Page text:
“Doc, my muscles are always stiff and sore and I’m so tired. What’s wrong with me?” This is a common complaint that I frequently hear in my office, and it is often due to fibromyalgia.
This chronic condition affects about 1 in 50 people and is more common in women. It is characterized by widespread muscle pain described as aching and/or burning and is often accompanied by muscle spasm. Increased activity, stress and weather changes make symptoms worse. The patient’s sensitivity to pain is abnormally amplified, and on examination the physician elicits multiple tender spots on both sides of the body called trigger points. Patients with fibromyalgia almost always have trouble sleeping, which aggravates their underlying fatigue, and they often also complain of digestive trouble, pelvic pain and headaches. Depression and anxiety are very common. Although theories abound, the cause(s) of fibromyalgia is poorly understood.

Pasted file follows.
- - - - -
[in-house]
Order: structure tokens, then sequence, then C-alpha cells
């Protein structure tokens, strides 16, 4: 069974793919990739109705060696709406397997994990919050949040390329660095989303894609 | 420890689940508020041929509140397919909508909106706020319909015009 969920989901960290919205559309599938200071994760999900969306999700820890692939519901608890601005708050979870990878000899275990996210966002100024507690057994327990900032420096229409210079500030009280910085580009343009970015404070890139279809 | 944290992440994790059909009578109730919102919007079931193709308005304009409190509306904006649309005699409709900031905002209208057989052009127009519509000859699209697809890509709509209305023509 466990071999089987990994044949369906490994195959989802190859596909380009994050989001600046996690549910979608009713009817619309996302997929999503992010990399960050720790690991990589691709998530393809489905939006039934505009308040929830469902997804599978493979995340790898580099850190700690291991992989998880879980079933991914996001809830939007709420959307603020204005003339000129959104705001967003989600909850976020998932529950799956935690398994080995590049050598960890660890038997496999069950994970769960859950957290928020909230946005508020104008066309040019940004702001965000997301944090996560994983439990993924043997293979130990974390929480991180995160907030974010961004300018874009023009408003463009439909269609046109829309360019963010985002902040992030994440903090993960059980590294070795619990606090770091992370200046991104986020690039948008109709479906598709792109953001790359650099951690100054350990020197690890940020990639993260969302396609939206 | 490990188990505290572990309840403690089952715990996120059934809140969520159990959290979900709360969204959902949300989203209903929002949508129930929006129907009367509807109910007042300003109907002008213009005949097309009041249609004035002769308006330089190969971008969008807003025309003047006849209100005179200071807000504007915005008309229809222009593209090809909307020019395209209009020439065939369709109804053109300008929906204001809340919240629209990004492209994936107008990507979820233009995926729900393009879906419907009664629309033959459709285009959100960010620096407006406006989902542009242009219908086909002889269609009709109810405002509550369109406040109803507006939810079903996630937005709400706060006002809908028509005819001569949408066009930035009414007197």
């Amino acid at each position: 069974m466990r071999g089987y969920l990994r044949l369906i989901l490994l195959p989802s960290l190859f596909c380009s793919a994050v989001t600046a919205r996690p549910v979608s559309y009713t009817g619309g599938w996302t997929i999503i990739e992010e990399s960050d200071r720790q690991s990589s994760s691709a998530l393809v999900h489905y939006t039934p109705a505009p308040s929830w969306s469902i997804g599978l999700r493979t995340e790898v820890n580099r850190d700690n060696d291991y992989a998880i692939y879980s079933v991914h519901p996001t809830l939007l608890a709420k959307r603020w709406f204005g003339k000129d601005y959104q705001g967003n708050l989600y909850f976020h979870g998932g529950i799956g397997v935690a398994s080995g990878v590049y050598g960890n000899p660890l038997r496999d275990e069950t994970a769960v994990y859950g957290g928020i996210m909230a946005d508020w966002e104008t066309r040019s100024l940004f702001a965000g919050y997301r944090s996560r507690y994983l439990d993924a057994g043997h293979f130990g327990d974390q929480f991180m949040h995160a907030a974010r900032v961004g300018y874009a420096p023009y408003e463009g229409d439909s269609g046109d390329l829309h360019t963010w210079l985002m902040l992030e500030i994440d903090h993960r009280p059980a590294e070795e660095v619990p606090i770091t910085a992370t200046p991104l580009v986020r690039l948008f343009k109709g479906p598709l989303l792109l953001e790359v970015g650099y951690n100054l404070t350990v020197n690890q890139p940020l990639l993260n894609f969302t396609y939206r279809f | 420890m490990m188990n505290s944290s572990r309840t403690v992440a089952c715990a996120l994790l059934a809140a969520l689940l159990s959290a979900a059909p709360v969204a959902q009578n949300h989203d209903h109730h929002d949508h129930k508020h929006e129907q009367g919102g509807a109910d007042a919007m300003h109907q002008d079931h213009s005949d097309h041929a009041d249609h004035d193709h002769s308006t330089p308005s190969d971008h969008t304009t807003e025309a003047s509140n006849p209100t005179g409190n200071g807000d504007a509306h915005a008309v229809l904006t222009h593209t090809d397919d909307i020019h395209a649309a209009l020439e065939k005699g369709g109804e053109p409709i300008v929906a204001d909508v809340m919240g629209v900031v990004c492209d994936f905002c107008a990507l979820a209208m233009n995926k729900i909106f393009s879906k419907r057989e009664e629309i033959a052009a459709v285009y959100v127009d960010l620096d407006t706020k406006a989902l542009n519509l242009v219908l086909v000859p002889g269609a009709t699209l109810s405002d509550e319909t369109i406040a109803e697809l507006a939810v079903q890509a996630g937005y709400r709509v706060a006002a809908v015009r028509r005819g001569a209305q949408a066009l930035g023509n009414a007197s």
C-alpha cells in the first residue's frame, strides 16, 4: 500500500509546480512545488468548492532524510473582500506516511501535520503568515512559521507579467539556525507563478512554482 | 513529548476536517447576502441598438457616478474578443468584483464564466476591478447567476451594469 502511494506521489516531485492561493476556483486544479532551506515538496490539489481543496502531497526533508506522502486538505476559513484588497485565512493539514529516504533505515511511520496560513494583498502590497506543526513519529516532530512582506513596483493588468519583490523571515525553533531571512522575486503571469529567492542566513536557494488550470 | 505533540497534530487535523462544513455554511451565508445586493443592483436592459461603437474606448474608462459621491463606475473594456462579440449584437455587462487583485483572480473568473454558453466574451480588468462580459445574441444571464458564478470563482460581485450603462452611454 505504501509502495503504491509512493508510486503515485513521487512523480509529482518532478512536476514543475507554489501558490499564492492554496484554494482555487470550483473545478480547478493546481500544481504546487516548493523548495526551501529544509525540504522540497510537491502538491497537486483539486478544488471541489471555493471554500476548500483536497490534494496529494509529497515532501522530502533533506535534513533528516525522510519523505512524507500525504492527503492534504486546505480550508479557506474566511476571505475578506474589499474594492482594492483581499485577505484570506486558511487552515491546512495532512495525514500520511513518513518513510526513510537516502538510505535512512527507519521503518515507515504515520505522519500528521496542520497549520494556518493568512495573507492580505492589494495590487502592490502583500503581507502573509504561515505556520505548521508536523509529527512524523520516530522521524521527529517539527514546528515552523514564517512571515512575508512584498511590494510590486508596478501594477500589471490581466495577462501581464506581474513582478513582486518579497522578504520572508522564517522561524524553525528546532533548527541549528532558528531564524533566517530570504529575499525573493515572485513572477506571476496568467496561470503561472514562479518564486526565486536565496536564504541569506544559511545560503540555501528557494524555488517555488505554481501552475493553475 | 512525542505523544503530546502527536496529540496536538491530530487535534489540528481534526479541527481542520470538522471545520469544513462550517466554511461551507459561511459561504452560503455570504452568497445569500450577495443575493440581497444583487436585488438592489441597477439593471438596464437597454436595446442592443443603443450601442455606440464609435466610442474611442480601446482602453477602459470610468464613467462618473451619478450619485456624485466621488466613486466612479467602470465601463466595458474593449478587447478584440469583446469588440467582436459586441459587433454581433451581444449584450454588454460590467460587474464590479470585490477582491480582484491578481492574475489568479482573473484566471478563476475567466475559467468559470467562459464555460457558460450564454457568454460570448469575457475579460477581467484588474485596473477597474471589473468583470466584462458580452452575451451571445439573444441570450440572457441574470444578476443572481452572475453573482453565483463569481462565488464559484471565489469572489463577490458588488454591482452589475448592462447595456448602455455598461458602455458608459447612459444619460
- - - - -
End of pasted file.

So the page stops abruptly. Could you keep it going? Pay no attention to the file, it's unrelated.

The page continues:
Treatment usually decreases symptoms but does not cure the condition. The mainstays of therapy center around restoring sleep, treating depression, decreasing stress and establishing a slowly increasing low impact aerobic exercise program such as swimming, water aerobics, exercise cycling and elliptical-type training regimens. Caffeine and alcohol, at least in the latter half of the day, should be avoided. Massage, yoga and other forms of meditation as well as a regular daily routine without much variation can be helpful. Medications commonly prescribed include antidepressants such as Cymbalta, amitryptilline and trazadone, the analgesics Tylenol and tramadol, various muscle relaxers and other medications including gabapentin, Lyrica and Savella. NSAIDs including ibuprofen and naproxen sodium don’t decrease pain because fibromyalgia is not considered an inflammatory condition. Narcotic pain relievers such as hydrocodone can temporarily help but aren’t used long term because they are potentially habit forming and seem to increase fibromyalgia pain over time. You can read more about other general pain relief methods in my article Non-Surgical Treatment for Joint Pain.
If you are experiencing these symptoms, contact your physician and set up an appointment to find out what treatment works best for you.
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